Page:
Makhan recalled, “As a journalist, her writing style was warm and inclusive. As people read her articles, the Aberdeen Palliative Care Society became better know and supported by the community. Thank you Aleta Williams for the many years you served to make this community a better place for all of us.”
CBC reporter Sherri Borden Colley feels blessed to have had Williams as a cousin.
Her death “is being felt all across Nova Scotia and in other parts of Canada. She touched the lives of so many through her music, words and work — both volunteer and paid.”
Borden Colley praised, “Mrs. Williams was a woman who walked, talked and carried herself with grace, poise and dignity. The impact she had on my life and the lives of other young people in New Glasgow’s African-Nova Scotian community cannot be measured.”
As one of her leaders in CGIT and as the pianist in the Baptist Youth Fellowship Choir, Borden Colley said Williams “taught us how to speak properly, how to carry and conduct ourselves, and to love and respect God, ourselves and others. She taught me proper etiquette, morals and how to be a lady. And never shied away from correcting your grammar, when necessary! She demanded that we do all things with excellence. These are lessons that I have carried into adulthood.”
Borden Colley credits Williams for her own success as a journalist through Williams’ support, mentoring and encouragement.
“While I was growing up in New Glasgow, Cousin Aleta was the only black journalist I knew or ever saw. I read her newspaper columns religiously. Through her columns … she connected with every day people who would not otherwise have their stories told or their voices heard. This is why her journalism career succeeded for over four decades.”
Sueann Musick, community editor at The News said, “Aleta was such a special person. She had a peace about her all of the time. Working with her was one of my best memories. I was a young and naïve reporter when I started working with her at The News and she showed me the importance of writing about everyone in our community because everyone had a story to tell.
“Aleta is someone that I never forget but instead will share stories and memories about for years to come.”
Another former college remembered Williams as “a real lady” who was a wonderful co-worker.
“Aleta was always the same friendly person every day,” Harold MacNeil said.
New Glasgow’s Henderson Paris said Williams has left a huge legacy due to her many contributions — including those in journalism and church work — and the respect she commanded in the community.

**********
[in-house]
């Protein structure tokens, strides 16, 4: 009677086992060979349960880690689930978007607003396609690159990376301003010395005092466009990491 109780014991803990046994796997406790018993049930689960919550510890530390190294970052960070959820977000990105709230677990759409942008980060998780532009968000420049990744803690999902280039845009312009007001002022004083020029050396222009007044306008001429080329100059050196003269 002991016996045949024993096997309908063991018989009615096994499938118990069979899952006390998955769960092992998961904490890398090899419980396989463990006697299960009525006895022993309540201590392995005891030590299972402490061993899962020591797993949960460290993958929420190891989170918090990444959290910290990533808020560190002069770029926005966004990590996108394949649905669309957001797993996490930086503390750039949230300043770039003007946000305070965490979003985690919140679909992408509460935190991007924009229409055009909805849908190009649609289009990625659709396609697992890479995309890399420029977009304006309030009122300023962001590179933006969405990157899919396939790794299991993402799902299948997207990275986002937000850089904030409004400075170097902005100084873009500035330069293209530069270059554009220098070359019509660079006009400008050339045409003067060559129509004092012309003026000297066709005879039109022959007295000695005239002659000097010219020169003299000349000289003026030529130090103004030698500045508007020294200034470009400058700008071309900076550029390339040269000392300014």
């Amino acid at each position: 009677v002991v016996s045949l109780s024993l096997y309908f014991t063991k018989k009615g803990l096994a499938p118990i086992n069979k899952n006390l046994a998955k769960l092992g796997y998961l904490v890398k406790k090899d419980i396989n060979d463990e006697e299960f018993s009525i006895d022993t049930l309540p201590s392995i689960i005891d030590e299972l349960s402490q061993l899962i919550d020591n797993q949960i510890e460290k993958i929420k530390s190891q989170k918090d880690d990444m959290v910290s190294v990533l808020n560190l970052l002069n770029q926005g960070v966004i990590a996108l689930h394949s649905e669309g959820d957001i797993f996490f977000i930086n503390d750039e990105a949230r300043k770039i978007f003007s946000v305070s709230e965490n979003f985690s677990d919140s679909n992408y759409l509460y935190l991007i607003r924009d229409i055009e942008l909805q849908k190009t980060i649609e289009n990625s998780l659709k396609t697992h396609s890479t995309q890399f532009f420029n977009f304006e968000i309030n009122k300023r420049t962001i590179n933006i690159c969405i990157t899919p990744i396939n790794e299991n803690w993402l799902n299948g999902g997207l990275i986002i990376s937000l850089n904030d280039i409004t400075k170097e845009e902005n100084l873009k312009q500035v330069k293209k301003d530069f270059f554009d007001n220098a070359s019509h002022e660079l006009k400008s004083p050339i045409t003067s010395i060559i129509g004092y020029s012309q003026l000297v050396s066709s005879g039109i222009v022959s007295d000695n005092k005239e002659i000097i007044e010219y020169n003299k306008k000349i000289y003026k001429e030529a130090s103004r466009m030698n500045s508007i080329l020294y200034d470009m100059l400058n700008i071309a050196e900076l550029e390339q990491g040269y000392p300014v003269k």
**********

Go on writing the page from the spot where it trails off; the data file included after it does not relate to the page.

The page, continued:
“She was a very special lady,” he said. “When I heard her speak, she showed strength and wisdom and gave good advice. She demanded respect through her persona. She wanted the best for everyone.”
Paris’s eldest brother, Peter Paris, also paid tribute to the many facets of Williams’ contributions.
Peter Paris is the retired professor of the Princeton Theological Seminary in Princeton, N.J. and now lives in Middleton, Del.
“She lived a long life and made such an indelible mark,” he said. “She was an extraordinary woman in so many ways. She lived an exemplary life.”
He noted how Williams was widowed at a young age but was devoted to her family and church, and he saluted her work as a journalist.
“She was reporting good news stories about people who would not normally be in the news.”
Rev. Dr. Morley A. Shaw, who spent 10 years at First United Baptist Church in New Glasgow, first got to know Williams in 1984 when he first came to the county. Shortly after he arrived, Second United Baptist Church burned.
“The Board of Deacons wanted to do everything we could to accommodate the congregation so we decided to offer our sanctuary to accommodate their needs. Rev. Don Thomas, who was minister there at that time, and I preached at First United Baptist on alternating Sundays.
“That’s when I first met Aleta (who was organist at Second United Baptist Church). She was a good organist. I recall her warm, friendly demeanour and she was always smiling. Aleta loved her church, our Lord and music. She made sure her family got an education in music.”
He laughs that he spent 20 months as the pastor at Second United Baptist Church “and Aleta wore a different hat” for almost every occasion.
“Her outward appearance reflected the beauty of her character and spoke well of her. She was the epitome of the godly woman in Proverbs 31.”
The funeral for Aleta Williams will be held Saturday, April 14 at 2 p.m. in First Presbyterian Church, New Glasgow.
(EDITOR’S NOTE: In that 2017 interview with The Advocate, Aleta Williams said she always carried with her sage advice from her father: ‘Treat people as you find them and work for what you want’. Those are words she has lived by, and now she has earned her rest. As a journalist for 30 years, I am honoured to have been mentored and taught — with grace — by Aleta Williams. I am deeply humbled by her friendship and eternally grateful for the time we spent together. She has left an indelible mark in my life and in the lives of everyone she has touched.)